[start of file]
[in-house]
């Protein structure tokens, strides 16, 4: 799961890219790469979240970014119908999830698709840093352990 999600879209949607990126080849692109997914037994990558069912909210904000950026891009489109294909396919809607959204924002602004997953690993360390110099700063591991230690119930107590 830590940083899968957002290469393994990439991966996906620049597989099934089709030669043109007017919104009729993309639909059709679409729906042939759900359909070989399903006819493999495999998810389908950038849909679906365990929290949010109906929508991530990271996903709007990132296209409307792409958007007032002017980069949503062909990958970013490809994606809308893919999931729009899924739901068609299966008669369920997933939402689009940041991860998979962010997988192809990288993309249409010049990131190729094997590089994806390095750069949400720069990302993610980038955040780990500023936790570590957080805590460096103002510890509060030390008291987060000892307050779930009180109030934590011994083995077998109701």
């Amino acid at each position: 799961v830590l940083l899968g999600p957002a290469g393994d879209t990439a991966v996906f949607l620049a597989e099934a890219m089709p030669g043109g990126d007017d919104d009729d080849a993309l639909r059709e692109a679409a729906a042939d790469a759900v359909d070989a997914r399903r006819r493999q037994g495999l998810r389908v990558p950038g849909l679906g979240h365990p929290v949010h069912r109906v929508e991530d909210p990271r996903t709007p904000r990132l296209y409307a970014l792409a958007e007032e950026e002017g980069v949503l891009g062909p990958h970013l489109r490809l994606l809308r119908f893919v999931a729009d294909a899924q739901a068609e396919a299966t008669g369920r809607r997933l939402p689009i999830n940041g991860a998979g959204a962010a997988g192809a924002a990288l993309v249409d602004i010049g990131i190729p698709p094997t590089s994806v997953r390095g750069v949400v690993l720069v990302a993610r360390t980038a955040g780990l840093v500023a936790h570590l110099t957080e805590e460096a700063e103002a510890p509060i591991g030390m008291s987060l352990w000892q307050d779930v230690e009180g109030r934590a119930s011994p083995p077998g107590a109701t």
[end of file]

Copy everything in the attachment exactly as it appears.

[in-house]
């Protein structure tokens, strides 16, 4: 799961890219790469979240970014119908999830698709840093352990 999600879209949607990126080849692109997914037994990558069912909210904000950026891009489109294909396919809607959204924002602004997953690993360390110099700063591991230690119930107590 830590940083899968957002290469393994990439991966996906620049597989099934089709030669043109007017919104009729993309639909059709679409729906042939759900359909070989399903006819493999495999998810389908950038849909679906365990929290949010109906929508991530990271996903709007990132296209409307792409958007007032002017980069949503062909990958970013490809994606809308893919999931729009899924739901068609299966008669369920997933939402689009940041991860998979962010997988192809990288993309249409010049990131190729094997590089994806390095750069949400720069990302993610980038955040780990500023936790570590957080805590460096103002510890509060030390008291987060000892307050779930009180109030934590011994083995077998109701």
């Amino acid at each position: 799961v830590l940083l899968g999600p957002a290469g393994d879209t990439a991966v996906f949607l620049a597989e099934a890219m089709p030669g043109g990126d007017d919104d009729d080849a993309l639909r059709e692109a679409a729906a042939d790469a759900v359909d070989a997914r399903r006819r493999q037994g495999l998810r389908v990558p950038g849909l679906g979240h365990p929290v949010h069912r109906v929508e991530d909210p990271r996903t709007p904000r990132l296209y409307a970014l792409a958007e007032e950026e002017g980069v949503l891009g062909p990958h970013l489109r490809l994606l809308r119908f893919v999931a729009d294909a899924q739901a068609e396919a299966t008669g369920r809607r997933l939402p689009i999830n940041g991860a998979g959204a962010a997988g192809a924002a990288l993309v249409d602004i010049g990131i190729p698709p094997t590089s994806v997953r390095g750069v949400v690993l720069v990302a993610r360390t980038a955040g780990l840093v500023a936790h570590l110099t957080e805590e460096a700063e103002a510890p509060i591991g030390m008291s987060l352990w000892q307050d779930v230690e009180g109030r934590a119930s011994p083995p077998g107590a109701t």